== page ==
Exhibit: Battle of Britain by Rowan
Dave Whiteside of Rowan released this information abput tweaking the graphics settings.
This information is for advanced users only. You probably can't hurt your computer by fiddling with this file, but may stop the game running and neccesitate a fresh installation.
Notes on Rowan's Battle of Britain's cardbase.rc file.
Why does Rowan's Battle of Britain need a cardbase.rc file?
The cardbase.rc file allows for the graphics engine to be tuned by hand and for specific machines and tastes. For example some of the W/Z buffer issues may be a matter of taste, if someone is happy to lose a small amount of resolution close up in order to gain a greater view distance then they can make tweaks for their own specific hardware. Also cardbase.rc allows Rowan's Battle of Britain to be more future proof. For example when Rowan's Battle of Britain was mastered the Geforce2MX card was not available so anyone with that card would have had to have waited for a patch to make the card work. As it is they can just add the correct line to the cardbase file and then get flying. Also a graphics chipset may be used by a number of card manufacturers to build their own cards some of which need different fixes. What we have attempted to provide is a generic set of solutions, but allow fine tuning and tweaking where desirable.
Tweaking the Graphics "Below is a slightly expanded explanation of what the different options within cardbase do and why they are present.
Try this if there are fog problems (usually things are blue in the wrong places) or everything is blue. Some cards offer this ability as an option - for example the geforce cards can switch off fog table emulation at which point this will need to be added to the fix list.
If the sea looks wrong or the cloud layer looks wrong then this may be the option for you (also effect the dither antialiasing). The sea animation will look poorer as will the cloud layer as only one texture will be applied to a polygon at a time.
This can fix the problems from the above in a more satisfactory manner. Also if the game can't even get into the 3D it is a good idea to try this one. What it really means is ignore the capabilities that DirectX reports and assume it can handle best guess approximations on its own.
If textures seem to be cut off or you can't get into the 3D then using these two fixes with values of 256 or 128
Don't do guardband clipping if it is available. Some graphics cards allow for polygons to be drawn to a larger area than the screen buffer without clipping - they define a guardband region. This option should not really be needed unless a card enumerates wrongly.
This can fix problems that may occur with the luminous transparency blending, use if the view reticle in the cockpit and the lens flares look wrong.
Use if textures don't mesh or tear along polygon edges in the landscape and clouds. This means that during Rowan's Battle of Britain's polygon transform stage the whole size of the scene will be scaled down to prevent the sizes of polygons from being bigger than can be fitted into a 16bit value. It seems that some cards only do 16bit internally for texture calculations and require this."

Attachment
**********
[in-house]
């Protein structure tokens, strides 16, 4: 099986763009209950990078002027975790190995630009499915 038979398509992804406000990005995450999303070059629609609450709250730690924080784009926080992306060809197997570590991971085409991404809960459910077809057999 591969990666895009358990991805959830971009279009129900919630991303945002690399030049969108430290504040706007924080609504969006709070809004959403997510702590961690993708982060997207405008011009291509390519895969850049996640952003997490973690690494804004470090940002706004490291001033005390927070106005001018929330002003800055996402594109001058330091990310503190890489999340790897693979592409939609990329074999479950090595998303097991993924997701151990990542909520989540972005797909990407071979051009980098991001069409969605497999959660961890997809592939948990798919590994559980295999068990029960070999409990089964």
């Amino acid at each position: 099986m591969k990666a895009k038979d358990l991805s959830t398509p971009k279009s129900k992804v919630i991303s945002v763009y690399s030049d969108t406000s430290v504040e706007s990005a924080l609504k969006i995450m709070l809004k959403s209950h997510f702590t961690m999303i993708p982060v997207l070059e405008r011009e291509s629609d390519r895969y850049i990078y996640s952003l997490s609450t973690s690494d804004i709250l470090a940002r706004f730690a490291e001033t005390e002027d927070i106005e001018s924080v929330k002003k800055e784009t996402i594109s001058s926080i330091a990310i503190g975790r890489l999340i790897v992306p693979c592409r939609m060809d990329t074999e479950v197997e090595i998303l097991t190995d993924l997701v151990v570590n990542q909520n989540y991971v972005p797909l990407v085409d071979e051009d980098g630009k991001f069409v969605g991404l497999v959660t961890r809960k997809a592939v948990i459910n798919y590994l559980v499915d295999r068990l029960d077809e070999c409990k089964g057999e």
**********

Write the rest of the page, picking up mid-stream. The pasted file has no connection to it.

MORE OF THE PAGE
Try these if tiles (squares) of the landscape are black or the wrong colours.
This renders textures into the back buffer not directly into the texture. Can cause some stuttering.
This doesn't use a hardware blit for copying the textures but a software copy. Can cause stuttering but only when lots of tiles need building (i.e. spinning the view around the horizon)
As above, however only one of this fix and the previous one can be active at once, if both are a line then the last to appear will be used. This is even slower than the above.
As above, sometimes a better option as can be quicker, however can use up gfx card memory in 32 bit colour depth. However when the pixel formats are the same a hardware blit will often work. The comparative speed of using this and SLOW_TEXTURE_DOWNLOAD to fix non working blits is system dependant and effected by such things as AGP/PCI bus speeds and aperture sizes as well as hardware blit speeds.
If there is only a 16 bit or smaller z buffer available we will use a z buffer, otherwise we will use a w buffer if the card claims it can. The reason for this is that z is non-linear - it has a greater resolution when objects are up close to the viewpoint. This is needed when there is only 16 bits available otherwise depth clipping of objects - such as hangars etc - against the landscape scenery may be unreliable. W buffering is however needed for detail in the distance, as it is linear all of the way to the horizon. This is why the far horizon option only works when a 32bit w buffer is in use - which requires a 32bit colour depth as the two are locked together on most hardware.
Always use a W buffer
Always use a Z buffer. Symptoms for needing these fixes include the 3d not being displayed over the splash screen, only the 2d overlay.
Fakes a w buffer using z, can prevent the above being used. This fixed fog and specular for the voodoo 5. I this case direct X thinks that a z buffer is in use but is fed w values in the z parameter for sorting."